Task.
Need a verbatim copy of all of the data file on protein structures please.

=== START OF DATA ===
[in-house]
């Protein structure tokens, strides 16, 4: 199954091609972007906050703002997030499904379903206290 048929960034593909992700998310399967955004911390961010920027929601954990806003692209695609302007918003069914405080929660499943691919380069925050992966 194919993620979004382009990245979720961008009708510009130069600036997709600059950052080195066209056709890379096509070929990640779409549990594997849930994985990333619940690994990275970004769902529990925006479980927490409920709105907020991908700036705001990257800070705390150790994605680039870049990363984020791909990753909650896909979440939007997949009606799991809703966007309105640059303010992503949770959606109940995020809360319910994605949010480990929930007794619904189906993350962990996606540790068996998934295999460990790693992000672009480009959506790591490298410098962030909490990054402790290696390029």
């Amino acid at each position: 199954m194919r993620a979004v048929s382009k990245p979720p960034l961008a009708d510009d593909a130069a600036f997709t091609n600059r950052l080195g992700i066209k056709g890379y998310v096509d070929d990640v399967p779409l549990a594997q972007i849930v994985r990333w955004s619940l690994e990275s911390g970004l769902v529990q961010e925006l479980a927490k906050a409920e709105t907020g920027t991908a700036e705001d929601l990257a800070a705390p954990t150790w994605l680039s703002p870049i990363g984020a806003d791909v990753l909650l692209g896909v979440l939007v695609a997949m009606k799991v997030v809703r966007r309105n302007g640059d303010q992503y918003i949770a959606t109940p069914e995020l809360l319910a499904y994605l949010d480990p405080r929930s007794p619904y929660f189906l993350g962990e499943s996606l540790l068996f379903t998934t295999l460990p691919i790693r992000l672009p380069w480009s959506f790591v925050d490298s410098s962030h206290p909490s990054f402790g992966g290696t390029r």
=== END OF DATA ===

[in-house]
């Protein structure tokens, strides 16, 4: 199954091609972007906050703002997030499904379903206290 048929960034593909992700998310399967955004911390961010920027929601954990806003692209695609302007918003069914405080929660499943691919380069925050992966 194919993620979004382009990245979720961008009708510009130069600036997709600059950052080195066209056709890379096509070929990640779409549990594997849930994985990333619940690994990275970004769902529990925006479980927490409920709105907020991908700036705001990257800070705390150790994605680039870049990363984020791909990753909650896909979440939007997949009606799991809703966007309105640059303010992503949770959606109940995020809360319910994605949010480990929930007794619904189906993350962990996606540790068996998934295999460990790693992000672009480009959506790591490298410098962030909490990054402790290696390029």
């Amino acid at each position: 199954m194919r993620a979004v048929s382009k990245p979720p960034l961008a009708d510009d593909a130069a600036f997709t091609n600059r950052l080195g992700i066209k056709g890379y998310v096509d070929d990640v399967p779409l549990a594997q972007i849930v994985r990333w955004s619940l690994e990275s911390g970004l769902v529990q961010e925006l479980a927490k906050a409920e709105t907020g920027t991908a700036e705001d929601l990257a800070a705390p954990t150790w994605l680039s703002p870049i990363g984020a806003d791909v990753l909650l692209g896909v979440l939007v695609a997949m009606k799991v997030v809703r966007r309105n302007g640059d303010q992503y918003i949770a959606t109940p069914e995020l809360l319910a499904y994605l949010d480990p405080r929930s007794p619904y929660f189906l993350g962990e499943s996606l540790l068996f379903t998934t295999l460990p691919i790693r992000l672009p380069w480009s959506f790591v925050d490298s410098s962030h206290p909490s990054f402790g992966g290696t390029r």